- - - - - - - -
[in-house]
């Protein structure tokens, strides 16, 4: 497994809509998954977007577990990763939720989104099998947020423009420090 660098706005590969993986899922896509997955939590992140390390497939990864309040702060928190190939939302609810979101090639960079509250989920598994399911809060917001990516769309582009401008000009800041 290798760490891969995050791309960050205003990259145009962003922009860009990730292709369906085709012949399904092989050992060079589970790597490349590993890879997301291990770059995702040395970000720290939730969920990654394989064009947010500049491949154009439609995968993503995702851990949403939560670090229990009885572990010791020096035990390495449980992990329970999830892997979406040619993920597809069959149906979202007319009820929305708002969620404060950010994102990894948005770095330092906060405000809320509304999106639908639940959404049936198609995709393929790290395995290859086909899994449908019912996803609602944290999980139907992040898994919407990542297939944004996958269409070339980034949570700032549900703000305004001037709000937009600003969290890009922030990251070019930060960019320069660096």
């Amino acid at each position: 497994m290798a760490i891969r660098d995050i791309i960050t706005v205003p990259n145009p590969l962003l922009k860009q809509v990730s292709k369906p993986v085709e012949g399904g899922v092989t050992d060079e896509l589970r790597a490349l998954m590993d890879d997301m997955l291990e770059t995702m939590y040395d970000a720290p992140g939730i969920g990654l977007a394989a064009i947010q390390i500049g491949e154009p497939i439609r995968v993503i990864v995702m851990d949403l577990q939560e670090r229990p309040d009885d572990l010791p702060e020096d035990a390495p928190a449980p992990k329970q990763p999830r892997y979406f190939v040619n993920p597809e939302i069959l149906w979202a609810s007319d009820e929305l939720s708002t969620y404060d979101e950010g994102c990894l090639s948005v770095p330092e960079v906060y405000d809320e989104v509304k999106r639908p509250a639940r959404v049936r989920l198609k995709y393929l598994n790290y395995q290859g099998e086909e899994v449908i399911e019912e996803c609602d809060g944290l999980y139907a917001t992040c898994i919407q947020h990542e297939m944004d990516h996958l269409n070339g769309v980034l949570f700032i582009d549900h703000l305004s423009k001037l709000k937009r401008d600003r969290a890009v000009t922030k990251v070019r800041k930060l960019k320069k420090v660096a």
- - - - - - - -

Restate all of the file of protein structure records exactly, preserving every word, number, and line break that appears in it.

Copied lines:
[in-house]
């Protein structure tokens, strides 16, 4: 497994809509998954977007577990990763939720989104099998947020423009420090 660098706005590969993986899922896509997955939590992140390390497939990864309040702060928190190939939302609810979101090639960079509250989920598994399911809060917001990516769309582009401008000009800041 290798760490891969995050791309960050205003990259145009962003922009860009990730292709369906085709012949399904092989050992060079589970790597490349590993890879997301291990770059995702040395970000720290939730969920990654394989064009947010500049491949154009439609995968993503995702851990949403939560670090229990009885572990010791020096035990390495449980992990329970999830892997979406040619993920597809069959149906979202007319009820929305708002969620404060950010994102990894948005770095330092906060405000809320509304999106639908639940959404049936198609995709393929790290395995290859086909899994449908019912996803609602944290999980139907992040898994919407990542297939944004996958269409070339980034949570700032549900703000305004001037709000937009600003969290890009922030990251070019930060960019320069660096």
């Amino acid at each position: 497994m290798a760490i891969r660098d995050i791309i960050t706005v205003p990259n145009p590969l962003l922009k860009q809509v990730s292709k369906p993986v085709e012949g399904g899922v092989t050992d060079e896509l589970r790597a490349l998954m590993d890879d997301m997955l291990e770059t995702m939590y040395d970000a720290p992140g939730i969920g990654l977007a394989a064009i947010q390390i500049g491949e154009p497939i439609r995968v993503i990864v995702m851990d949403l577990q939560e670090r229990p309040d009885d572990l010791p702060e020096d035990a390495p928190a449980p992990k329970q990763p999830r892997y979406f190939v040619n993920p597809e939302i069959l149906w979202a609810s007319d009820e929305l939720s708002t969620y404060d979101e950010g994102c990894l090639s948005v770095p330092e960079v906060y405000d809320e989104v509304k999106r639908p509250a639940r959404v049936r989920l198609k995709y393929l598994n790290y395995q290859g099998e086909e899994v449908i399911e019912e996803c609602d809060g944290l999980y139907a917001t992040c898994i919407q947020h990542e297939m944004d990516h996958l269409n070339g769309v980034l949570f700032i582009d549900h703000l305004s423009k001037l709000k937009r401008d600003r969290a890009v000009t922030k990251v070019r800041k930060l960019k320069k420090v660096a």